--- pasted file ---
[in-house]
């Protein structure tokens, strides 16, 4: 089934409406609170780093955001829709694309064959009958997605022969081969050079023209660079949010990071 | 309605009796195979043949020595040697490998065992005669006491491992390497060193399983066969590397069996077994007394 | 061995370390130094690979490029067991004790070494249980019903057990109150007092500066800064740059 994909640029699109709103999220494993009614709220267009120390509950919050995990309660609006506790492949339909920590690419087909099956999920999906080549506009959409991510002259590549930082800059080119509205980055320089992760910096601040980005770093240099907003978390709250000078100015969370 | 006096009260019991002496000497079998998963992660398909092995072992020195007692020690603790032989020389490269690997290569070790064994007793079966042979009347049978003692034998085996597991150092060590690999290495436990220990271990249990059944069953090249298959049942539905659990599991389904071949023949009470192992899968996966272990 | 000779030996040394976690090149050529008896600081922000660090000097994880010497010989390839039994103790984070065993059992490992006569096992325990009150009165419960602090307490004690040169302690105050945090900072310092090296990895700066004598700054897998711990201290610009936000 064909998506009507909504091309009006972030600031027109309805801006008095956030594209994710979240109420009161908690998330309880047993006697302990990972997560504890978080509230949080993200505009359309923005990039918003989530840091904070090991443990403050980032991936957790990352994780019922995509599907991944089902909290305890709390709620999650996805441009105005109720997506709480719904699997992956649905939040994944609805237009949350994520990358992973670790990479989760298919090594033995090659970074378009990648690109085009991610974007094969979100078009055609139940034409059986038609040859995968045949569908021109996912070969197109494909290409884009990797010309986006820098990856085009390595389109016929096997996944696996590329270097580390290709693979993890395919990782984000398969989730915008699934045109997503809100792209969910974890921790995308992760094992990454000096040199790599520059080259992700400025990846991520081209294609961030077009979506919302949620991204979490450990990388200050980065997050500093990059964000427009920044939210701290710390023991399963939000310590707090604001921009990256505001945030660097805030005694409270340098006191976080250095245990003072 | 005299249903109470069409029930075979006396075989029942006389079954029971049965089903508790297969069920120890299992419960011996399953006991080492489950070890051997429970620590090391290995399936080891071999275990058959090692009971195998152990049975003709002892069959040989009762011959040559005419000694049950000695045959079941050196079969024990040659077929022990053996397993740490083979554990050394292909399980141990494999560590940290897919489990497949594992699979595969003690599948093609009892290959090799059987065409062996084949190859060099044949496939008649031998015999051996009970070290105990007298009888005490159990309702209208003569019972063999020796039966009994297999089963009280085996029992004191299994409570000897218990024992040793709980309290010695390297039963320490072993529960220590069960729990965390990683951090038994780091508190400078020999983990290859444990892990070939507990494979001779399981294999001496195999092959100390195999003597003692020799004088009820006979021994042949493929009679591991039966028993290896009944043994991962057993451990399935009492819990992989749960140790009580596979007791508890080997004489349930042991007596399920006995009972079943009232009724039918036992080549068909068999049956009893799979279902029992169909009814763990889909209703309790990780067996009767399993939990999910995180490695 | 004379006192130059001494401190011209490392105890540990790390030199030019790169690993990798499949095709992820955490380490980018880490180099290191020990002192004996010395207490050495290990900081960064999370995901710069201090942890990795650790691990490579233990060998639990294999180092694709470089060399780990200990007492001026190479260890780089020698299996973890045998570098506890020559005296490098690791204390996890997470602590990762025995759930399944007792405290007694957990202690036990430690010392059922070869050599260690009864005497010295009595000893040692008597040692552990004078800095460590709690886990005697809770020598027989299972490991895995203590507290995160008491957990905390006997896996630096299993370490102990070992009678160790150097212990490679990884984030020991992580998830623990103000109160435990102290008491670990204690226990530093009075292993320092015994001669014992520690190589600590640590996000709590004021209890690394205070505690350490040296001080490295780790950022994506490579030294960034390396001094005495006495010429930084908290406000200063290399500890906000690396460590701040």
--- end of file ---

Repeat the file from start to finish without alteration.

[in-house]
């Protein structure tokens, strides 16, 4: 089934409406609170780093955001829709694309064959009958997605022969081969050079023209660079949010990071 | 309605009796195979043949020595040697490998065992005669006491491992390497060193399983066969590397069996077994007394 | 061995370390130094690979490029067991004790070494249980019903057990109150007092500066800064740059 994909640029699109709103999220494993009614709220267009120390509950919050995990309660609006506790492949339909920590690419087909099956999920999906080549506009959409991510002259590549930082800059080119509205980055320089992760910096601040980005770093240099907003978390709250000078100015969370 | 006096009260019991002496000497079998998963992660398909092995072992020195007692020690603790032989020389490269690997290569070790064994007793079966042979009347049978003692034998085996597991150092060590690999290495436990220990271990249990059944069953090249298959049942539905659990599991389904071949023949009470192992899968996966272990 | 000779030996040394976690090149050529008896600081922000660090000097994880010497010989390839039994103790984070065993059992490992006569096992325990009150009165419960602090307490004690040169302690105050945090900072310092090296990895700066004598700054897998711990201290610009936000 064909998506009507909504091309009006972030600031027109309805801006008095956030594209994710979240109420009161908690998330309880047993006697302990990972997560504890978080509230949080993200505009359309923005990039918003989530840091904070090991443990403050980032991936957790990352994780019922995509599907991944089902909290305890709390709620999650996805441009105005109720997506709480719904699997992956649905939040994944609805237009949350994520990358992973670790990479989760298919090594033995090659970074378009990648690109085009991610974007094969979100078009055609139940034409059986038609040859995968045949569908021109996912070969197109494909290409884009990797010309986006820098990856085009390595389109016929096997996944696996590329270097580390290709693979993890395919990782984000398969989730915008699934045109997503809100792209969910974890921790995308992760094992990454000096040199790599520059080259992700400025990846991520081209294609961030077009979506919302949620991204979490450990990388200050980065997050500093990059964000427009920044939210701290710390023991399963939000310590707090604001921009990256505001945030660097805030005694409270340098006191976080250095245990003072 | 005299249903109470069409029930075979006396075989029942006389079954029971049965089903508790297969069920120890299992419960011996399953006991080492489950070890051997429970620590090391290995399936080891071999275990058959090692009971195998152990049975003709002892069959040989009762011959040559005419000694049950000695045959079941050196079969024990040659077929022990053996397993740490083979554990050394292909399980141990494999560590940290897919489990497949594992699979595969003690599948093609009892290959090799059987065409062996084949190859060099044949496939008649031998015999051996009970070290105990007298009888005490159990309702209208003569019972063999020796039966009994297999089963009280085996029992004191299994409570000897218990024992040793709980309290010695390297039963320490072993529960220590069960729990965390990683951090038994780091508190400078020999983990290859444990892990070939507990494979001779399981294999001496195999092959100390195999003597003692020799004088009820006979021994042949493929009679591991039966028993290896009944043994991962057993451990399935009492819990992989749960140790009580596979007791508890080997004489349930042991007596399920006995009972079943009232009724039918036992080549068909068999049956009893799979279902029992169909009814763990889909209703309790990780067996009767399993939990999910995180490695 | 004379006192130059001494401190011209490392105890540990790390030199030019790169690993990798499949095709992820955490380490980018880490180099290191020990002192004996010395207490050495290990900081960064999370995901710069201090942890990795650790691990490579233990060998639990294999180092694709470089060399780990200990007492001026190479260890780089020698299996973890045998570098506890020559005296490098690791204390996890997470602590990762025995759930399944007792405290007694957990202690036990430690010392059922070869050599260690009864005497010295009595000893040692008597040692552990004078800095460590709690886990005697809770020598027989299972490991895995203590507290995160008491957990905390006997896996630096299993370490102990070992009678160790150097212990490679990884984030020991992580998830623990103000109160435990102290008491670990204690226990530093009075292993320092015994001669014992520690190589600590640590996000709590004021209890690394205070505690350490040296001080490295780790950022994506490579030294960034390396001094005495006495010429930084908290406000200063290399500890906000690396460590701040």